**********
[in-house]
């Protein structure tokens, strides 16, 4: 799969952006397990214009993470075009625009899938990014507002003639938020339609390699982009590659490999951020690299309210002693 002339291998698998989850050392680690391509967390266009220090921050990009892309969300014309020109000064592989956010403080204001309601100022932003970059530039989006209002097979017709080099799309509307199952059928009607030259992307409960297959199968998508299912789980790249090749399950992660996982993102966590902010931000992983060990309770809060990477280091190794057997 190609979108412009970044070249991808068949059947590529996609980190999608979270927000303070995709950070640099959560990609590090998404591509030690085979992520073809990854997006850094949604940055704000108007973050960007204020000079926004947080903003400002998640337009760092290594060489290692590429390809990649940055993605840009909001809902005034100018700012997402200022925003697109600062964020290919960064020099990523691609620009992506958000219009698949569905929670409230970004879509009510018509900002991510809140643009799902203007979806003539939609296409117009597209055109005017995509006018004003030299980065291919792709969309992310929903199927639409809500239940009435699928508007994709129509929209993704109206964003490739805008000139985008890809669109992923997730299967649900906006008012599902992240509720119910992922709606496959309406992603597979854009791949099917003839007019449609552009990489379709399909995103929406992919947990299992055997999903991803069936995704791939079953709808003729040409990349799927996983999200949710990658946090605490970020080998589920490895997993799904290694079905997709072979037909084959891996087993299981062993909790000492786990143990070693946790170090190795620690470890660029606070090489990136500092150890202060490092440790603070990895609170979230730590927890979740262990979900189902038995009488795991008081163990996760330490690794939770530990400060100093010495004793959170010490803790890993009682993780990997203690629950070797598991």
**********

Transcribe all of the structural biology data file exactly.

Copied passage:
[in-house]
């Protein structure tokens, strides 16, 4: 799969952006397990214009993470075009625009899938990014507002003639938020339609390699982009590659490999951020690299309210002693 002339291998698998989850050392680690391509967390266009220090921050990009892309969300014309020109000064592989956010403080204001309601100022932003970059530039989006209002097979017709080099799309509307199952059928009607030259992307409960297959199968998508299912789980790249090749399950992660996982993102966590902010931000992983060990309770809060990477280091190794057997 190609979108412009970044070249991808068949059947590529996609980190999608979270927000303070995709950070640099959560990609590090998404591509030690085979992520073809990854997006850094949604940055704000108007973050960007204020000079926004947080903003400002998640337009760092290594060489290692590429390809990649940055993605840009909001809902005034100018700012997402200022925003697109600062964020290919960064020099990523691609620009992506958000219009698949569905929670409230970004879509009510018509900002991510809140643009799902203007979806003539939609296409117009597209055109005017995509006018004003030299980065291919792709969309992310929903199927639409809500239940009435699928508007994709129509929209993704109206964003490739805008000139985008890809669109992923997730299967649900906006008012599902992240509720119910992922709606496959309406992603597979854009791949099917003839007019449609552009990489379709399909995103929406992919947990299992055997999903991803069936995704791939079953709808003729040409990349799927996983999200949710990658946090605490970020080998589920490895997993799904290694079905997709072979037909084959891996087993299981062993909790000492786990143990070693946790170090190795620690470890660029606070090489990136500092150890202060490092440790603070990895609170979230730590927890979740262990979900189902038995009488795991008081163990996760330490690794939770530990400060100093010495004793959170010490803790890993009682993780990997203690629950070797598991």